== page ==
Red Magic Marker
The object rolling around on the floor of the silver Audi is approximately the size and shape of a bullet. Tony knows this because he’s put his foot on it twice now. The second time, it actually got between the pedal and the metal, which is why it is a dangerous object to have on the floor of the car even if it isn’t a live round.
He pulls into the parking lot of a McDonald’s, and it takes a few minutes of searching under the seats before he finds it. He actually has to open the car door and get down on his knees on the tarmac. It’s a hot, cloudless July afternoon, and opening the door lets all the AC out in a single icy puff. By the time he does manage to put his hand on the object, there’s a stripe of sweat down the back of his t-shirt. He’s irritated; it’s not that Tony is averse to a protracted and sticky session of groping in the car, but he’s used to experiencing a greater depth of satisfaction at the end. He also prefers to have a companion.
It’s not a bullet; it’s a tube of lipstick. He can see through the clear plastic top that the shade inside is the exact colour of a fresh raspberry. He pictures it on a pair of ripe, dewy lips. Now he’s unexpectedly and inconveniently turned on, which makes him even more annoyed because he can’t remember who could possibly have dropped this in his car.
Tony has a perfect, eidetic memory for faces. He’s not always as good with names, mainly because he doesn’t really care what their names are, but he knows the precise shade of the lips of every girl he’s kissed. He figures he can rule out a couple of potential matches (that girl in the moon bounce at the carnival when he was twelve, a pair of girls he knew at MIT who were roommates and shared more than their makeup stash). It has to have been someone in the past three weeks, because that was the last time the car went in to be cleaned. He hasn’t even had a girl in the Audi in the past three weeks—he picked up his most recent conquest (a dancer who wouldn’t stop extolling the virtues of hot yoga—he’d kissed her mostly to shut her up) in the Jag.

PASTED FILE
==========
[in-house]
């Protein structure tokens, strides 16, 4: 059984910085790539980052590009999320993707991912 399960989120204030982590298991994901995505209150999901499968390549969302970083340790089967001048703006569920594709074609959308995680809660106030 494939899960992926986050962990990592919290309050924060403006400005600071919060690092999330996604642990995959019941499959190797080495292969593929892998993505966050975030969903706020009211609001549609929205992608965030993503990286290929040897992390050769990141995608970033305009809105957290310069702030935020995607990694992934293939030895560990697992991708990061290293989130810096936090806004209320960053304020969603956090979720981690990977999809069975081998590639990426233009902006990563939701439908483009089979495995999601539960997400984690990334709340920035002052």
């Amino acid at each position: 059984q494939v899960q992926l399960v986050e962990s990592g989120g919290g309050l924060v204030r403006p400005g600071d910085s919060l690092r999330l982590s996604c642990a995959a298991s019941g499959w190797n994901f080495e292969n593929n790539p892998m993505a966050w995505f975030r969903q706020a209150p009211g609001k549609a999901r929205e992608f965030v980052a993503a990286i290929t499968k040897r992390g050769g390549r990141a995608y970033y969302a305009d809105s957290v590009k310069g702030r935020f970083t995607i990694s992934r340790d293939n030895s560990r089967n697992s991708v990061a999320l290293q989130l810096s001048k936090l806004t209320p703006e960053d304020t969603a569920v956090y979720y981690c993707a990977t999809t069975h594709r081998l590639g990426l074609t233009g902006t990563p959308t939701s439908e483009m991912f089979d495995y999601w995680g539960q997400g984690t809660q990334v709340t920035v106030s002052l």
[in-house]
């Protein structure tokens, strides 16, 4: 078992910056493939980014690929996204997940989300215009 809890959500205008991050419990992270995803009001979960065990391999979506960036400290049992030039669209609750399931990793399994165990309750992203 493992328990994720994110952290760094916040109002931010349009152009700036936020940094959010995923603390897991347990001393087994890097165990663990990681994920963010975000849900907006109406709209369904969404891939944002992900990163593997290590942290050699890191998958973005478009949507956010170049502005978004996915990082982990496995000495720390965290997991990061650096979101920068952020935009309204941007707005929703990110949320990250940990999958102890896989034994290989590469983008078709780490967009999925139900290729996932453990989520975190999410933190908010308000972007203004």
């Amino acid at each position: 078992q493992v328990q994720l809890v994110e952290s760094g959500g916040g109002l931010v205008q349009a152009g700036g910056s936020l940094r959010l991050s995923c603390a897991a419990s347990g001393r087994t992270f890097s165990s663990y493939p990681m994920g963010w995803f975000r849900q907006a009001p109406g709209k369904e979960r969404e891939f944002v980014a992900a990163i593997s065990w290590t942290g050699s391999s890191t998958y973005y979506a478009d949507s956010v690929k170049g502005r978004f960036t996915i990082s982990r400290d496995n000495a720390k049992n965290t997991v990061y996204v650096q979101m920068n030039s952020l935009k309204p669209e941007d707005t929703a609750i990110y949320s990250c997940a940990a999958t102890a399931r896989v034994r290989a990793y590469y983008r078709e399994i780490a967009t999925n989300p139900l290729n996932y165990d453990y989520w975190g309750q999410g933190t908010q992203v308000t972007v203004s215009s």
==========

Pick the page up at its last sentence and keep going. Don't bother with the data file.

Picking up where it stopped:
He sits in his car in the parking lot for almost five full minutes, trying to figure it out. The lipstick is cradled in his palm like a glass slipper.
He figures the best way of getting at the truth is an ambush, so he strikes fast and he strikes hard. “How long have you been joyriding with your girlfriends in my car, Happy?” he asks, in an avuncular manner, one hand on the driver’s shoulder.
Happy looks startled, then bewildered. “What?”
He dangles the gold tube in front of Happy’s face, a bit like a fishing lure. Happy’s face does look remarkably trout-like—it’s the mouth hanging open.
“I never did anything like that, I swear.”
“You mean to tell me that you haven’t had any girls in this car in the past, oh, three weeks or so?”
“No girls, boss. No one at all except you. And Pepper.”
Tony snaps his fingers. Pepper. Of course. Occam's razor strikes again.
He grins. Adopting a confidential tone, he remarks, “I don’t know if you’ve noticed, but Pepper is a girl. The legs are a dead giveaway.”
To Tony’s very great amusement, the ex-boxer actually blushes. He’s noticed, all right.
As Pepper enters the workshop, Tony pitches the lipstick at her. He means to toss it in a cavalier sort of way, but he underestimates the force of his throw, turning the little gold tube into a projectile.
To her credit, Pepper doesn’t flinch, but merely steps aside as it whizzes past her head. “What was that?” she asks, mildly, as though he’s just said something she didn’t quite hear. The only thing on her lips is a gloss with a faint pinkish stain. Appropriate and professional.
“Is that yours?” he asks, pointing to the tube, which is slowly rolling to a stop after having bounced off the plexiglass door.
Pepper prods the lipstick with the pointed cap of her shoe. “Not my shade. It’s cheap,” she observes disdainfully. He’s not sure whether she means financially or philosophically. Probably both.
“You left it in my car.”
She shakes her head, then reaches past him and picks up a sheaf of documents that he vaguely remembers her dropping off the day before. Every page has at least one black thumbprint in a crucial spot. “Did you actually sign any of these, or did you just wipe your hands on them?”
“Aren’t you going to at least pick it up?” he demands. He’s being irrational because he hates being wrong. And because he’s quite certain he’s not wrong.